Scientists in Germany report that they have developed a new supercomputer that closely mimics the way the human brain works, something that previously has been possible only with sophisticated “brain simulation” software, according to the new research study published in the scientific journal Frontiers in Neuroscience. The specially-built computer, known as SpiNNaker, imitates the neural network functions of the brain through its hardware design, representing a breakthrough in computer construction.
We hope for increasingly large real-time simulations with these neuromorphic computing systems,” said the study’s lead author, Sacha van Albada of the Julich Research Centre in Julich, Germany, as quoted by Science Daily. “In the Human Brain Project, we already work with neuroroboticists who hope to use them for robotic control.”
But in addition representing a potential leap forward in robotics, with the brain-simulating hardware able in theory to allow new levels of robot-control, the brain simulator will allow scientists to gain new insights into neurological diseases such as Alzheimer’s and epilepsy, van Albada said.
The SpiNNaker will also allow researchers to perhaps solve some lingering mysteries when it come to understanding the brain. According to the science news site Eureka Alert, with more than 100 billion interconnected cells, the brain is one of the most complex structures that scientists struggle to understand.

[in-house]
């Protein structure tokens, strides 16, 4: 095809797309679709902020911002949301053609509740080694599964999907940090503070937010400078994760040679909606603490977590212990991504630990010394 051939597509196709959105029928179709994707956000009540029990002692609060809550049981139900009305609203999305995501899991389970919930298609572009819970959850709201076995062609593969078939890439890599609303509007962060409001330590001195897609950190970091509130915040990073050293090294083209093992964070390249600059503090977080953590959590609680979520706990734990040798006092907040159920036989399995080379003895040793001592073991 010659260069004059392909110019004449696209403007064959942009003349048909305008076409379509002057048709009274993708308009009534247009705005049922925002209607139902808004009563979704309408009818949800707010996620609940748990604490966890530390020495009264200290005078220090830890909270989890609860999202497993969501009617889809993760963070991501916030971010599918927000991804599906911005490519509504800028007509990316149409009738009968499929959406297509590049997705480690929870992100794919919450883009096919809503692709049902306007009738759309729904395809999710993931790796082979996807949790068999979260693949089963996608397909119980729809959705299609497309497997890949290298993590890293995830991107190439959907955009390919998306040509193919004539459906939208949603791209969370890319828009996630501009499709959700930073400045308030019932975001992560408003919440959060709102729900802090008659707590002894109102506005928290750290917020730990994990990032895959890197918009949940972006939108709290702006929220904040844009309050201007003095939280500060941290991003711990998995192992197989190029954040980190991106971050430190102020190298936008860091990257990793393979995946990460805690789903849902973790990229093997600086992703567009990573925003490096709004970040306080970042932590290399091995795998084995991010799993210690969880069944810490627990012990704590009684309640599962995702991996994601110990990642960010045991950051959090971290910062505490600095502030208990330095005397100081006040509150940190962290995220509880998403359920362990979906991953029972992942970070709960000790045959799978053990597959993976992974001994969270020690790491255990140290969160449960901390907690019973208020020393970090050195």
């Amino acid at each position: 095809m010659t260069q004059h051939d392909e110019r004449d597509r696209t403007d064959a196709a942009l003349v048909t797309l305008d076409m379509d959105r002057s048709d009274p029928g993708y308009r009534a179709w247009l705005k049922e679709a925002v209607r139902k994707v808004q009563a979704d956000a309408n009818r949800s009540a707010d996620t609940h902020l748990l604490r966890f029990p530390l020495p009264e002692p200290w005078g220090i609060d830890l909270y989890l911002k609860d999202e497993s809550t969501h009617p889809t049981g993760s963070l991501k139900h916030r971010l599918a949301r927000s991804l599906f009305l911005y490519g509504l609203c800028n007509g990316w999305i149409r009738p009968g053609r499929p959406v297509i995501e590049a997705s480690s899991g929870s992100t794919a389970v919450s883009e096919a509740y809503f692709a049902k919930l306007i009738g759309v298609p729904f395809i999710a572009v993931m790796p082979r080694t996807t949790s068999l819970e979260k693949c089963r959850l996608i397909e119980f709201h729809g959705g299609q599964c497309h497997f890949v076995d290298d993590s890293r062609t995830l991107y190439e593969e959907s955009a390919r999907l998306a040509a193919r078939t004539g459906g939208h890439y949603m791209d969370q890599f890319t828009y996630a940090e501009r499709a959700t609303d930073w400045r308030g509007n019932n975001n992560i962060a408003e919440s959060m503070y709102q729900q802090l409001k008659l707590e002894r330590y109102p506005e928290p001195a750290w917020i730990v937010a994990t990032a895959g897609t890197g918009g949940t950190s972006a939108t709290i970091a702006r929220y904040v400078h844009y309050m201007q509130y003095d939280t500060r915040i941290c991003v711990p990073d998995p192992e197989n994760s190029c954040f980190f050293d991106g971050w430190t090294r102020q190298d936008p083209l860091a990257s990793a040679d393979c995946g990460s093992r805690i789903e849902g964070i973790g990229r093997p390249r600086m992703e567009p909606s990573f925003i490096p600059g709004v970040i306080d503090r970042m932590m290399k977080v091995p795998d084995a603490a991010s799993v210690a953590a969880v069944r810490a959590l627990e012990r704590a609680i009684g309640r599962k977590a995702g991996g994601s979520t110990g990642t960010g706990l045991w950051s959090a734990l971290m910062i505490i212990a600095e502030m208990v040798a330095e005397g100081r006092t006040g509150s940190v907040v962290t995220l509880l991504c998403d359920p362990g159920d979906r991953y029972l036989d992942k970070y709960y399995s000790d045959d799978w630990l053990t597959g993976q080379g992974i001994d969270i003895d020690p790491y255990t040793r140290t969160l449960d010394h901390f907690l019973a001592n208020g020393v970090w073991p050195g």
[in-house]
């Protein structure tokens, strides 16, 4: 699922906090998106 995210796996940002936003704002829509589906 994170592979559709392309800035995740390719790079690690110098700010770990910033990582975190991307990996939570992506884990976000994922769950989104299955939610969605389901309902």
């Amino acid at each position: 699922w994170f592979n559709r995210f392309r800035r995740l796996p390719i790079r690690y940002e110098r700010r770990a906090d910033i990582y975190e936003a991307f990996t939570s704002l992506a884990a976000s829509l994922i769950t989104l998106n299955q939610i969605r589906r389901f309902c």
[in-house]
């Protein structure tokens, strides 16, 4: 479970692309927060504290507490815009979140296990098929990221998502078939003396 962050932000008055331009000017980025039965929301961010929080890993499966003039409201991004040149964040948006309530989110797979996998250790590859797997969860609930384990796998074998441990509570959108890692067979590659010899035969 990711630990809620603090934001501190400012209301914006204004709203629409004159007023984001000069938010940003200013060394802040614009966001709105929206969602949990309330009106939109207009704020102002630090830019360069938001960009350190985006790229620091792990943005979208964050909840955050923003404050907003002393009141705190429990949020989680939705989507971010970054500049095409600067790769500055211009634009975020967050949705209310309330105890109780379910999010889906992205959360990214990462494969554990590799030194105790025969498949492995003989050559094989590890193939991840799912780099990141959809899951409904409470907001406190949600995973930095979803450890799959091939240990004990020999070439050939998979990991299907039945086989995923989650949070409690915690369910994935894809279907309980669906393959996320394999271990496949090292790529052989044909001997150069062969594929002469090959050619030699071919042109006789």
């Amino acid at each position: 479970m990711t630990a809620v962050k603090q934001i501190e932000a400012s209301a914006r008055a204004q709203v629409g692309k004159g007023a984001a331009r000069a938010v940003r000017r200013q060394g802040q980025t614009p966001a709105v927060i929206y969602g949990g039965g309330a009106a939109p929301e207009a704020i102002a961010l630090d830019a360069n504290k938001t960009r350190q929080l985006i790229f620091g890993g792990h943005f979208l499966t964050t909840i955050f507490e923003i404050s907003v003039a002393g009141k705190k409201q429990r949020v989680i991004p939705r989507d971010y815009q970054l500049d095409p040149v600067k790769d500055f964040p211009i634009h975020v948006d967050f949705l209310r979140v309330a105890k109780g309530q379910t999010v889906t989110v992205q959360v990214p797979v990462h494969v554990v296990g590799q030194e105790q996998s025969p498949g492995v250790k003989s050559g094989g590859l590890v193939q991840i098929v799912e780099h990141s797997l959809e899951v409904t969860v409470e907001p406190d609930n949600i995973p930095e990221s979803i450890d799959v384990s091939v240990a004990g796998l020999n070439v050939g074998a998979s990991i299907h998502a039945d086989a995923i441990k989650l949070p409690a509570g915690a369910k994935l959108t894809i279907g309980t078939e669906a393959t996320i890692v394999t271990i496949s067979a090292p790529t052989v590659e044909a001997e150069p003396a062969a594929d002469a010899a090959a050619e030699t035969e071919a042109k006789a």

“We understand how individual neurons and their components behave and communicate with each other and on the larger scale, which areas of the brain are used for sensory perception, action and cognition,” the Eureka Alert site wrote. “We know less about the translation of neural activity into behavior, such as turning thought into muscle movement.”
The new, hardware-based brain simulator also could solve the problem created by the massive power consumption used by earlier supercomputers. The brain itself is an incredibly energy-efficient “computer,” performing hundreds of millions of “calculations” per second.
Even the fastest supercomputers operate at only about 1 percent of the capacity of the human brain, and can take “several minutes to simulate one second of real time” brain function, according to Markus Diesmann, who leads the Computational and Systems Neuroscience department at Julich, and co-authored the SpiNNaker study.
But the tests performed as part of the study detailed in the Frontiers in Neuroscience paper utilized only 1 percent of the SpiNNaker’s capacity, according to the Science Daily summary of the research.
“The ability to run large-scale detailed neural networks quickly and at low power consumption will advance robotics research and facilitate studies on learning and brain disorders,” van Albada said.